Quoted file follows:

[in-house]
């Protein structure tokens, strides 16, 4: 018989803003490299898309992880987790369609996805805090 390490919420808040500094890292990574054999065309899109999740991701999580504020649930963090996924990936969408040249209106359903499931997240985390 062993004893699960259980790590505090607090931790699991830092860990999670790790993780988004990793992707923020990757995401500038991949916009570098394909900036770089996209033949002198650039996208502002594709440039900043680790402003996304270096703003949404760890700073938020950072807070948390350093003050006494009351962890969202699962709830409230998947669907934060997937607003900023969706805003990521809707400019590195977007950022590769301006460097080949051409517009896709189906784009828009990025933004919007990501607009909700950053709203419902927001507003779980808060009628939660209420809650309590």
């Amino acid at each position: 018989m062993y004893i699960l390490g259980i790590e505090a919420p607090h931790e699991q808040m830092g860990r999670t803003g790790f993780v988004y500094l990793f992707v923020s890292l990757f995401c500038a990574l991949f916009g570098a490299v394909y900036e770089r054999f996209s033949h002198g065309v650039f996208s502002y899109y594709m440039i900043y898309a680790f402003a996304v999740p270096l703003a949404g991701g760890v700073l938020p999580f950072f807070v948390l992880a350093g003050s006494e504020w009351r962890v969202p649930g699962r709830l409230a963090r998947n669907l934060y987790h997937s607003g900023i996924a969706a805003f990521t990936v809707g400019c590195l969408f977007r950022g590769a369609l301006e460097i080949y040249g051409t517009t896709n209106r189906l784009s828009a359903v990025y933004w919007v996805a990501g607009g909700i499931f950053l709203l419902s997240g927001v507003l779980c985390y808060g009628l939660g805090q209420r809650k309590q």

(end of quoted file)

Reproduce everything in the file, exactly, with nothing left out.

[in-house]
């Protein structure tokens, strides 16, 4: 018989803003490299898309992880987790369609996805805090 390490919420808040500094890292990574054999065309899109999740991701999580504020649930963090996924990936969408040249209106359903499931997240985390 062993004893699960259980790590505090607090931790699991830092860990999670790790993780988004990793992707923020990757995401500038991949916009570098394909900036770089996209033949002198650039996208502002594709440039900043680790402003996304270096703003949404760890700073938020950072807070948390350093003050006494009351962890969202699962709830409230998947669907934060997937607003900023969706805003990521809707400019590195977007950022590769301006460097080949051409517009896709189906784009828009990025933004919007990501607009909700950053709203419902927001507003779980808060009628939660209420809650309590």
């Amino acid at each position: 018989m062993y004893i699960l390490g259980i790590e505090a919420p607090h931790e699991q808040m830092g860990r999670t803003g790790f993780v988004y500094l990793f992707v923020s890292l990757f995401c500038a990574l991949f916009g570098a490299v394909y900036e770089r054999f996209s033949h002198g065309v650039f996208s502002y899109y594709m440039i900043y898309a680790f402003a996304v999740p270096l703003a949404g991701g760890v700073l938020p999580f950072f807070v948390l992880a350093g003050s006494e504020w009351r962890v969202p649930g699962r709830l409230a963090r998947n669907l934060y987790h997937s607003g900023i996924a969706a805003f990521t990936v809707g400019c590195l969408f977007r950022g590769a369609l301006e460097i080949y040249g051409t517009t896709n209106r189906l784009s828009a359903v990025y933004w919007v996805a990501g607009g909700i499931f950053l709203l419902s997240g927001v507003l779980c985390y808060g009628l939660g805090q209420r809650k309590q």